Support the Café
Search our site

Religious perspectives on the death sentence of Dzhokar Tsarnaev

Religious perspectives on the death sentence of Dzhokar Tsarnaev

AP Photo: Bombing victim leaving the hospital

The Boston Globe reports that religious leaders in Boston are conflicted on the sentence for Dzhokar Tsarnaev. Tsarnaev was found guilty on all counts for the Boston Marathon bombing and was sentenced to death last week by a federal jury.

Catholic, evangelical, and congregational faith leaders largely rejected the death penalty, but churchgoers and some leaders expressed conflicted feelings around the juror’s decision.

From the article:

“You don’t want to see another life gone, but when you know the family, you’re sad,” said Kathy Costello, 54, a member of the Dorchester church and a teacher at Pope John Paul II Catholic Academy, where Martin went to school.

Writing for CNN, Jay Parini feels no conflict in opposing the sentence. Parini is a writer and poet who teaches at Middlebury College in Vermont, but he expresses his opposition as a matter of his Christianity.

Referring to the Sermon on the Mount, Parini criticizes Tsarnaev while firmly identifying the death penalty as state-sanctioned violence.

From his op-ed:

I have no sympathy for him. He killed and maimed innocent people, believing that this violence would somehow make up for the violence to Islamic people wrought by American bombs. But violence is never the right answer.

Capital punishment is murder by the state; it cannot be justified. It will do nothing to comfort anyone who suffered from the horror perpetrated by Tsarnaev. If we allow ourselves to get sucked into the violence that has been done to us, we in turn become that violence.

Have you struggled with this ruling? As a Christian, do you think the death penalty is ever appropriate?

Posted by David Streever

Dislike (0)
0 0 vote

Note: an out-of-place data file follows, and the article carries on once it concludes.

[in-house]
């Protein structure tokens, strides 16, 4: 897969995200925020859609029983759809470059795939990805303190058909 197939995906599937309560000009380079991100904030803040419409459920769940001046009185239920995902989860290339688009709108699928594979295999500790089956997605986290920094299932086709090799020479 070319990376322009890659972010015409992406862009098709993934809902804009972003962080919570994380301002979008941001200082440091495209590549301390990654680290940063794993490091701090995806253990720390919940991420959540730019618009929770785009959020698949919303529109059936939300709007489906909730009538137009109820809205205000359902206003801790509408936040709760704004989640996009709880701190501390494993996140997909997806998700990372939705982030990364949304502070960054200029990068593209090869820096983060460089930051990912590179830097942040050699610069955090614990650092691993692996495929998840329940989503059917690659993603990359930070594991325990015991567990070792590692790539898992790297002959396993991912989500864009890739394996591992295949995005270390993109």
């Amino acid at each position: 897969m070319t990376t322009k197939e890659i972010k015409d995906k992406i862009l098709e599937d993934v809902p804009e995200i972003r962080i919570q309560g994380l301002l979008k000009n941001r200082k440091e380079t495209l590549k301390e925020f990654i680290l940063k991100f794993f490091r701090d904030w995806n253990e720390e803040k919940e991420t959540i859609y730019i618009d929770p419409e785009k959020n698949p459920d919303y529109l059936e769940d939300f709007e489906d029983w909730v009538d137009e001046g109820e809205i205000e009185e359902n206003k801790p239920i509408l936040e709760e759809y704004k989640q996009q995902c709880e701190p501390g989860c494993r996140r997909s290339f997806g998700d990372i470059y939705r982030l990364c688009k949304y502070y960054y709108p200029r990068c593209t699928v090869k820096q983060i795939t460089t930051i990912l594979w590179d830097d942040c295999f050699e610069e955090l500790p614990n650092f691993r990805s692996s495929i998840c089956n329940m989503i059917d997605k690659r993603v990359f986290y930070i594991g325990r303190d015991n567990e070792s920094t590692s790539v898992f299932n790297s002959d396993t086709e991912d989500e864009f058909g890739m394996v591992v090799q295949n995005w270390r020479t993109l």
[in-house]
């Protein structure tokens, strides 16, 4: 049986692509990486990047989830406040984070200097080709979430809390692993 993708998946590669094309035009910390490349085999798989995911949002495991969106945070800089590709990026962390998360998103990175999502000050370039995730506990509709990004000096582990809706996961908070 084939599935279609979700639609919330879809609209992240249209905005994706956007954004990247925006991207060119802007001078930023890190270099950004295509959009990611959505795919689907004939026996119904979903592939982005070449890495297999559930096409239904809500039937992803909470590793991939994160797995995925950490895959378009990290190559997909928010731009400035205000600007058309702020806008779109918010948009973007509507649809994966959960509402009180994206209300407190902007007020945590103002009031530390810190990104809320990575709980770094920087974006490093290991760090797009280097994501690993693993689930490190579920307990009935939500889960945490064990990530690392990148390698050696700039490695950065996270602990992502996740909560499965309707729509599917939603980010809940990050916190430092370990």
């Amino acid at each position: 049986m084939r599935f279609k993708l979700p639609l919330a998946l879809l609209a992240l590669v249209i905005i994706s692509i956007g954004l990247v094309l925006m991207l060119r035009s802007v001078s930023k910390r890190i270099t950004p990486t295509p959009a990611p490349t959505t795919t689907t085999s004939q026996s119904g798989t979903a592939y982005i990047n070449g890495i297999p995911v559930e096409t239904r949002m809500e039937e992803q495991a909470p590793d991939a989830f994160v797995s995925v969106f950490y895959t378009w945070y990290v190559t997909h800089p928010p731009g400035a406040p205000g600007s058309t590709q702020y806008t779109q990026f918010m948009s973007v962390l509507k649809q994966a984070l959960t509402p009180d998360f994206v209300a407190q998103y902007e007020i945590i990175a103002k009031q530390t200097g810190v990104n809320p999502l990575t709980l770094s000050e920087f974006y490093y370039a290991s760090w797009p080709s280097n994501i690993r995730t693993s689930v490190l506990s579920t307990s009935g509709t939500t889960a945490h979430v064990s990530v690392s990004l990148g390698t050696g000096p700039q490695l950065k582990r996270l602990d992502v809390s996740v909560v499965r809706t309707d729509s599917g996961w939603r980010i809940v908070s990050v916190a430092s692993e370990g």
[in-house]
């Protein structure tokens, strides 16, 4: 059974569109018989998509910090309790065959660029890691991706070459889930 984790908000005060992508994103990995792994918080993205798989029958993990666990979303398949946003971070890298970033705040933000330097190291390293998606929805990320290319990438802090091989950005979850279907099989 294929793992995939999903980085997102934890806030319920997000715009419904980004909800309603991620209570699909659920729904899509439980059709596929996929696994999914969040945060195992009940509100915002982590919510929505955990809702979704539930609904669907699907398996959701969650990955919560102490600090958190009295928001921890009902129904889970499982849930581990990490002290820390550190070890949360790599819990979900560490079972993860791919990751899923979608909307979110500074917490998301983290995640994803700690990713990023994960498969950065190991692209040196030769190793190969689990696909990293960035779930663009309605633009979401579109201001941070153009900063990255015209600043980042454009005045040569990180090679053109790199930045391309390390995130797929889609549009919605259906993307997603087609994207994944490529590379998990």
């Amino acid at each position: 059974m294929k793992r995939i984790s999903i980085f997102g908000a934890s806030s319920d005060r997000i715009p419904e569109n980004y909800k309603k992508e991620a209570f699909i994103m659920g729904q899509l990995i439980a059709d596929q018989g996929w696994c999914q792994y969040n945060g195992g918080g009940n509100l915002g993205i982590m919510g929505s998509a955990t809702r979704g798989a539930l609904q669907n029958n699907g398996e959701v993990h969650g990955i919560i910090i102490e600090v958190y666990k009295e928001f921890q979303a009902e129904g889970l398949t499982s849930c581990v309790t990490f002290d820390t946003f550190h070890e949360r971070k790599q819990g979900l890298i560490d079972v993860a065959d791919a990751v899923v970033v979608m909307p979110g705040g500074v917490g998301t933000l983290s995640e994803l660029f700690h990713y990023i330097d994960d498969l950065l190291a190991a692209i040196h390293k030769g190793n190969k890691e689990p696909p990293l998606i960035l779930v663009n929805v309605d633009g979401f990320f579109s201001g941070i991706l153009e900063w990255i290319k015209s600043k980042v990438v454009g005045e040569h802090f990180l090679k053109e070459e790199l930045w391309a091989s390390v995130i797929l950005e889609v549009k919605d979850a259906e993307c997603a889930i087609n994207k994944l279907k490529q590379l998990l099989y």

Article Rating
Facebooktwitterpinterestlinkedinmail

Café Comments?

Our comment policy requires that you use your real first and last names and provide an email address (your email will not be published). Comments that use non-PG rated language, include personal attacks, that are not provable as fact or that we deem in any way to be counter to our mission of fostering respectful dialogue will not be posted.

10 Comments
Newest
Oldest
Inline Feedbacks
View all comments
David Murray

No doubt these days. The problem of the Episcopal church these days is the two extremes of it that can't allow any difference of opinion. Frankly, the growing number of 'nones' for right - life is more complex than simple positions.

bonne route

Like (0)
Dislike (0)
JC Fisher

As an Episcopalian, I follow my Church's discernment that the death penalty is always wrong.* However, I think that sentencing a TEENAGER to death is especially heinous. Kyrie eleison!

* And all Episcopalians (Christians, people of faith, people of conscience) who believe likewise (and, if asked in court, say so) are, of course, AUTOMATICALLY excluded from serving on juries in such cases: a separate travesty in and of itself.

Like (0)
Dislike (0)
Anand Gnanadesikan

I'm conflicted about this. On the one hand, we should not fool ourselves that locking someone up in a SuperMax prison for life, with one hour a day outside a cell and little human contact, is necessarily more humane than putting someone to death. I'd also point out that unless you are an extreme pacifist who believes the US was wrong to fight Nazi Germany, the argument that "it is wrong for government to kill" doesn't hold water. One can find evidence for an ethic found in the New Testament that says that rightfully constituted authority may "bear the sword" in defense of innocent life.

Because of this, I think there may be a limited number of cases where the death penalty can be justified as a lesser evil. When a prisoner contracts a murder from behind bars or kills a prison guard, it is arguable that the only choices are driving them mad through solitary confinement or the death penalty.

That said, I would argue that this has not been shown that killing Tsarnaev is necessary to protect innocent life. It is also the case that execution has costs for those carrying it out, which should not be minimized.

Like (0)
Dislike (0)
Philip Snyder

Does the Bible allow for Capital Punishment? Sure. Is this a case where it should be used? Probably.